We went to a place called Monkey Joe’s, which is another in the apparent endless stream of bounce places that are opening all over. We had a special party room reserved, a little helper who took care of everything once we got there, and then a plethora of inflatable slides and climbing walls and bounce apparatuses. The kids went crazy for the first hour, racing all over the place, discovering all the toys, and even invading the area for little ones when they saw L. and me in it. To add to the excitement (and danger) there were a bunch of other parties going on at the same time. So there were hyper kids all over the place, some quite a bit bigger than our girls. C. got wiped out by some kid when she walked in front of him as he was coming down a slide. She popped straight up into the air, just like in cartoons! Some other boys were “mean to her,” and there were some other bumps, but our afternoon was largely incident-free. Which was a bonus.

At cake time we retired to our party room where M. was placed in a special birthday chair. While our helper cut the cake, M. got a very special visit from Monkey Joe himself! So a girl who’s already a little full of herself gets a birthday hug from a person in a monkey suit. There’s going to be no containing her ego now.

Seriously, it was very cute and all of M.’s guests got two chances to give Monkey Joe hugs as well. I was holding L. during all of this. Her eyes were glued to M.J. and she kept chirping and leaning away to try to get at him. I finally took her over and let her get a hug, but I think she just wanted to chew on him for awhile.

We had cake,* opened presents, and after long enough for their blood sugars to spike, the kids got to go play for another 30 minutes or so. They all seemed to love the place, and several parents said they were going to go back again. I guess that serves as a full endorsement for all your toddler and grade schooler birthday party needs. M. said, about ten minutes after we got home, that she wanted to go back on Sunday. We explained she would have to wait a little longer than that.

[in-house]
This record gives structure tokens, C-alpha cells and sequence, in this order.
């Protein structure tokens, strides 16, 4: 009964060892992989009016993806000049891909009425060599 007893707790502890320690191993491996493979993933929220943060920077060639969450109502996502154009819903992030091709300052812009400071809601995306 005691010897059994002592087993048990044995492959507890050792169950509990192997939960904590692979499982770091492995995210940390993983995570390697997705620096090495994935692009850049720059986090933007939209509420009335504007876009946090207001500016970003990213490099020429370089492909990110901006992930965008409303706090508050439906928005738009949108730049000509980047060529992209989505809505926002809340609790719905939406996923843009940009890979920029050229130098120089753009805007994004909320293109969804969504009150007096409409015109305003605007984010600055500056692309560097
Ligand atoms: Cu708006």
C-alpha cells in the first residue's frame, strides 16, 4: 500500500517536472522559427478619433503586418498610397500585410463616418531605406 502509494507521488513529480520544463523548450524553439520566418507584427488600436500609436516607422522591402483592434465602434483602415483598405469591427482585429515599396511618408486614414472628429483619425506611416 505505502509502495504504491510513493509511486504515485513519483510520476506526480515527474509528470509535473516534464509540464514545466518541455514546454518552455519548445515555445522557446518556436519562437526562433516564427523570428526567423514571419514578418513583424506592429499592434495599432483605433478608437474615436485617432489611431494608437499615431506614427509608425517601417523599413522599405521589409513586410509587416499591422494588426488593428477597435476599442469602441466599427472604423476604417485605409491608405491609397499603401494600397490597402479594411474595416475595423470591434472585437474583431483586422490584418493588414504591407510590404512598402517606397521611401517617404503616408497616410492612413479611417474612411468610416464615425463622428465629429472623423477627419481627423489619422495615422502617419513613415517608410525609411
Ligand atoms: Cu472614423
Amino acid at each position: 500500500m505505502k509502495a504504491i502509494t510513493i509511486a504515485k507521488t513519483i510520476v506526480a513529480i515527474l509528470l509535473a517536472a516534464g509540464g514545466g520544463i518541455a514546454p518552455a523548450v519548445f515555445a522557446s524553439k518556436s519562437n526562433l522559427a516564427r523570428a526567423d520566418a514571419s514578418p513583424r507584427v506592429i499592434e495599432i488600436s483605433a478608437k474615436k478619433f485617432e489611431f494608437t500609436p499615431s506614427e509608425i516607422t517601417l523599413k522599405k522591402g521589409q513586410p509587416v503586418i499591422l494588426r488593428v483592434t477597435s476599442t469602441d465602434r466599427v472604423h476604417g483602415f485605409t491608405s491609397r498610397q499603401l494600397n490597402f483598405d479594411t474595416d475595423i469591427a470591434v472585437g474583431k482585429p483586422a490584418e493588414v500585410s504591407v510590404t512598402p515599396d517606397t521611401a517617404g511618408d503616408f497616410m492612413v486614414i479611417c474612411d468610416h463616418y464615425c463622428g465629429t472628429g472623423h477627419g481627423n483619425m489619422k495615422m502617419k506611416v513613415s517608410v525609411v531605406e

(Can we all agree Costco is kind of incredible? We grabbed a cake at Costco on our way over, letting M. pick the one she liked the most based on the icing and design. She chose a chocolate-iced cake with balloons and flowers on top. Looked good enough. When we started eating it, there was a discussion on what the filling layer was made of, icing or ice cream. I honestly didn’t know. When we got home I looked at the box and saw it was a white chocolate cheesecake filling. That’s right, two layers of chocolate cake, cheesecake filling, off-the-charts icing. It might have been the best cake I’ve ever had. And all for $16.)

As far as gifts, M. got her first Polly Pockets. In fact she got three different kinds. They’re already scattered all over the house and we’re constantly picking up the shoes and other tiny parts that L. could choke on. She also got some great books, a couple games, and a dress.

So that was our first ever kid birthday party. A pretty big hit overall, and our house was just as clean after as before, which made it worth every penny. Now we can rest two years until C. turns five and we do it again.